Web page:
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HelicopterOff Topics › Question for old plankers
11-29-2005 03:35 AM  12 years agoPost 1
brooksnb

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Sussex , New Brunswick , Canada

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Sorry to call you old .. ..but if you have been around for a few years you may know what I have found.
I was given an old trainer plane (crashed) and it came with a very different TX , RX and servos ...at least different from any I have ever seen. The TX is a "Kraft Sport Series" it is all metal cased and sort of a golden yellow color. The RX is also unique, The servos don't seem to have a makers brand on them but they are a cream colerd plastic casing if that helps. I don't see any crystal or place to locate the frequency...however if I do use this TX I would like to know the frequency ...I know better than to bring this old stuff to a fun fly but I think it might be worth playing with. The trainer plane has a glo engine...again no name is apparent but it looks like a 25 or maybe even a 15 !! Does anyone have any knowledge as to what I might be looking at ??

.

Never, under any circumstances, take a sleeping pill and a laxative on the same night.... Dennis

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11-29-2005 03:57 AM  12 years agoPost 2
helidad2

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potosi mo. usa

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I have a couple of those they were good radios I flew my first kavan jet ranger with one. The only way to tell the freq would be to open it up and find the xtal it will be written on the xtal . They use to have a sticker on the back with the freq on it the same thing for the rx it. Could be from late 70's through the 80's without a picure it would be hard to tell is it an open gimbal ( square hole around the sticks or closed gimbal round hole around the sticks ) the open gimbal were the later models.

even a blind hog finds an acorn now and then

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11-29-2005 04:05 AM  12 years agoPost 3
Spitfire_mk5

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Canada

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Not an old planker, but I do fly with them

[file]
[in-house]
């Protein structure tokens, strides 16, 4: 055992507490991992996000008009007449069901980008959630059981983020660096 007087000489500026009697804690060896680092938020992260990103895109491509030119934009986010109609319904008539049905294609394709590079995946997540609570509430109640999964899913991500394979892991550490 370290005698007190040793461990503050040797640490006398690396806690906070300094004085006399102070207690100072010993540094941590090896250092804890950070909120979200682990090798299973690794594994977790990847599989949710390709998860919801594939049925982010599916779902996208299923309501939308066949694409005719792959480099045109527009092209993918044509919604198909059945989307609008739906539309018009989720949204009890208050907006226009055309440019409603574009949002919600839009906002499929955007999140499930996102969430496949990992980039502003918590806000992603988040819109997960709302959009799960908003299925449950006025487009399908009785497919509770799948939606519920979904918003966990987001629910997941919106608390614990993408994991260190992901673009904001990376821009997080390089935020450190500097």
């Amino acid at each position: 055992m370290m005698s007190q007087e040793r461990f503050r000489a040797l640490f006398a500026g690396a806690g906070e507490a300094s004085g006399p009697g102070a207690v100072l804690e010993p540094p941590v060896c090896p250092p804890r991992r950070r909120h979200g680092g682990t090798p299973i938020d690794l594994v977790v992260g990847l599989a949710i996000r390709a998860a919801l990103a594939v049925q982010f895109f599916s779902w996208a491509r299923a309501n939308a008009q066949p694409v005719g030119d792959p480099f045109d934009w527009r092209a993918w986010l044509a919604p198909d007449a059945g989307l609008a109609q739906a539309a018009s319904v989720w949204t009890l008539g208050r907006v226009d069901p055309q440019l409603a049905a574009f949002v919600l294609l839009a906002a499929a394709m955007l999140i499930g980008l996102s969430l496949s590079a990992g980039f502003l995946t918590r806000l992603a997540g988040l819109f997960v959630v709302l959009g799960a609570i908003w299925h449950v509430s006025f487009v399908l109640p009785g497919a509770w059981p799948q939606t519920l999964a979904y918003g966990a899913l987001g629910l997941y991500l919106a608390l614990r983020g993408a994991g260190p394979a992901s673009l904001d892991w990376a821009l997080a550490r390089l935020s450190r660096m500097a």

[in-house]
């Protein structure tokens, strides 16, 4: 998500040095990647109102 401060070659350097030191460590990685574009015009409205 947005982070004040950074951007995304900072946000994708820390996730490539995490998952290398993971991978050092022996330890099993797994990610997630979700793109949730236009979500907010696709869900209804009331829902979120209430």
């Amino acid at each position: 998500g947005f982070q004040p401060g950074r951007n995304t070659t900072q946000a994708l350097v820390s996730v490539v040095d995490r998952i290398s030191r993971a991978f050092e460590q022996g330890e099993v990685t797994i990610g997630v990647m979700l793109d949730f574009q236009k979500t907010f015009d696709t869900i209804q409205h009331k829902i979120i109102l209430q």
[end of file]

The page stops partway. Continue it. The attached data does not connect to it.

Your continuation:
post a pic of the trainer and I might be able to help ya (or its constituant parts). Does it have ailerons or is it rudder only?

Kraft radio's used to be one of the big names in the 1970's and early 80's. But be careful with that set, look over the case and see if you can see a gold label with 91 certified on it, if you can't find one then its probably an AM set which:

a) didn't have channel numbers just the actual frequency was used
b) is illegal under both AMA's and MAAC's current rule sets.

If you do want to use it and its AM its on you; but pin up with the channel your on as well as the ones directly to either side of it --those old AM sets weren't the best for bleed over and that was standard practice "back in the day" (these old AM channels are located between a few of the current in use ones).

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11-29-2005 12:06 PM  12 years agoPost 4
brooksnb

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Sussex , New Brunswick , Canada

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I suspect it is an AM TX 72.760 is on a black and gold label. Mean anything to anyone ??

Never, under any circumstances, take a sleeping pill and a laxative on the same night.... Dennis

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11-29-2005 01:08 PM  12 years agoPost 5
Hawk4flyer

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Deland,Florida

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Black and gold could be the color code for the freq. Thats from years past for sure. Back when we only had 30 channels to fly on.

Be wary of flying it around other pilots. The freq spread is wide enough to hit adjacent channels.

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11-29-2005 04:50 PM  12 years agoPost 6
Jeff H

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Cincinnati, OH

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I suspect it is an AM TX 72.760 is on a black and gold label
Gold stickers with black writing on them were the stickers used by the AMA to show that the older radios have been narrow-banded to the current 1991 standard.

What exactly does your sticker say?